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GFR Test
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What is a GFR test?

GFR stands for Glomerular Filtration Rate, which is a measure of how well the kidneys are working. A nuclear medicine GFR test gives an accurate measure of overall kidney function, but it cannot distinguish the contribution of each kidney separately. GFR can be measured by seeing how quickly a radioactive tracer disappears from your blood.

 

Is it safe for me to have the test?

For this test it is necessary to inject a very small amount of radioactive tracer, called a radiopharmaceutical, in order to measure your GFR. The very small risk from this (similar to a chest X-ray) is outweighed by the information that will be gained by the measurement. A doctor will have checked the request to make sure this is the appropriate test for you. 
If you have any concerns or would like further information, please contact the department where you are having your GFR test. If you don’t understand why you need to have this test please speak to the doctor who referred you.

For female patients

If you know that you are pregnant, or there is any chance that you may be pregnant, then please contact the department where you will be having your GFR test. Do this as soon as possible as the scan can be postponed if it is not urgent. 
Also contact the department if you are breast-feeding, as they may give you special instructions.

Preparation for your test

You may eat a light breakfast or lunch but avoid high protein foods. You should also avoid large quantities of drinks containing caffeine after 10 pm on the evening before the test, but otherwise keep a normal intake of fluids. Avoid excessive exercise before and during the test. 
Be prepared to tell the person performing your test what medicines you are taking if asked.

Your test

A small amount of radioactive tracer will be injected into a vein in your arm. You may have had a blood test in the past; this is much the same. The ‘pinprick’ of the needle may hurt a bit but that is all. 
Then one or more blood samples will be taken from a different vein over the next few hours. The last sample may be five hours or more after the injection.
You can continue to eat during this time but continue to observe the diet and exercise restrictions mentioned in the preparation section. Maintain a normal intake of fluids.

After your test

It is very unlikely that you will feel any side-effects after the scan, but if you think that you have please let the nuclear medicine department know. 
You may continue all your normal activities unless you have been advised otherwise. 
The radioactivity in your body will soon disappear.

Travelling abroad

It is perfectly safe for you to travel abroad after your scan, but many airports and sea ports are now equipped with very sensitive radiation detectors. So it is possible that the very small amount of radioactivity left in your body could set off a detector as you pass through security. Therefore, if you intend to travel abroad within a week following your scan, it could be helpful to take with you something to explain that you have recently had a nuclear medicine scan. This could be your appointment letter or some other official confirmation from the department where you had your scan.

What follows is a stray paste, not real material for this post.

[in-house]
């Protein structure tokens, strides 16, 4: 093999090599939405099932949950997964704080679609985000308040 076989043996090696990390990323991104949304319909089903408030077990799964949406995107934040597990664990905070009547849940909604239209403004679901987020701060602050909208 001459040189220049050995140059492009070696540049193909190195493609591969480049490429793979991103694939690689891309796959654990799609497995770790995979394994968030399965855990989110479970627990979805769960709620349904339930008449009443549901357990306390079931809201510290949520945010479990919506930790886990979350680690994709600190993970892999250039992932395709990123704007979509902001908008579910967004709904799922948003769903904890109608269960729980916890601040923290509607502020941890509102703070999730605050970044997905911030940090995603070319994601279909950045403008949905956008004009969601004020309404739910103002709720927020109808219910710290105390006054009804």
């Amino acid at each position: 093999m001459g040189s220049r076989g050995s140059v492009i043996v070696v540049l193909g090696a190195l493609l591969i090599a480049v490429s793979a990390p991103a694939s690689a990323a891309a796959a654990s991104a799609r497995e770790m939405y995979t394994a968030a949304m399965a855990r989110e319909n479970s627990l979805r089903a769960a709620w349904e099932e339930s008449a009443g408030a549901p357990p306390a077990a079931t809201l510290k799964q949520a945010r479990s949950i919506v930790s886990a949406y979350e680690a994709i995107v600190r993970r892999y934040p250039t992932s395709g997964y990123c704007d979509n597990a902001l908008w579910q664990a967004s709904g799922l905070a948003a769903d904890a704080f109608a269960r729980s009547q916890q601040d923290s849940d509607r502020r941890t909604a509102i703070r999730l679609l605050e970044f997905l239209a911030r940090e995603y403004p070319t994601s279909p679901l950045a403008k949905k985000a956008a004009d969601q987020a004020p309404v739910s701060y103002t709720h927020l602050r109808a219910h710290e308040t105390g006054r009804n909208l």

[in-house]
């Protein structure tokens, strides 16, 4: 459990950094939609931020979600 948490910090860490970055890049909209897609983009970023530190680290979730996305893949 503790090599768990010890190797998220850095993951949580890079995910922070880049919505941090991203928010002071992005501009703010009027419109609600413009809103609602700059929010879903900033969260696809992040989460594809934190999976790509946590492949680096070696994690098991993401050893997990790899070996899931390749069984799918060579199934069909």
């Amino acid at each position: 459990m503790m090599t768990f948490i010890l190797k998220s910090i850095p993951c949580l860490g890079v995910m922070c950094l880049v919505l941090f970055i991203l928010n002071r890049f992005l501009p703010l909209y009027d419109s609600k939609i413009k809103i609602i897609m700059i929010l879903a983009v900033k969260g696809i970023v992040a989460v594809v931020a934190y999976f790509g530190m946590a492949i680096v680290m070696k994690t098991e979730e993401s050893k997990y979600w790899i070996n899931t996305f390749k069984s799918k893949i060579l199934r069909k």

Your results

The result of your GFR test will be looked at by a specialist doctor, who will issue a report. The report will be sent to the doctor who requested your test rather than to your GP. This is because the doctor who requested your test will have all the results from other tests and will be able to tell you how the result of your GFR test affects your care.

Information about you

As part of your care, information will be shared between clinical staff, some of whom you may not meet. It may also be used to help train other staff. Information collected may also be used later on to help the department improve their quality of care, plan services or to research into new developments. 
The results of your test may be used to teach other healthcare workers, but your name and all other identification will be removed first. It won’t be possible to identify you from the results. 
All information will be treated as confidential and is not given to anyone who does not need it. If you have any concerns, please discuss these with the department.

More information

All the staff would like to make your visit as pleasant as possible. If you have any concerns please talk to a member of the nuclear medicine staff.

 

A printable version of this leaflet can be found here

 

 

© 2013 BNMS unless otherwise stated.
The BNMS is a registered as a company in England and Wales with number 08082786.  The BNMS is a charity governed by the rules of the Charity Commission for England and Wales - Registered Number 1150234.  Registered Office: The Royal College of Physicians, 11 St. Andrew's Place, Regent's Park, London NW1 4LE.
The British Nuclear Medicine Society is not able to give specific clinical advice to members of the public. If you are concerned about your scan or therapy please seek the opinion of a nuclear medicine clinician where you were seen or the clinician who referred you to the department or your GP.
Enquiries related to issues such as internships and work experience opportunities, should be directed to the relevant professional body e.g., for radiologists, this will be the Royal College of Radiologists.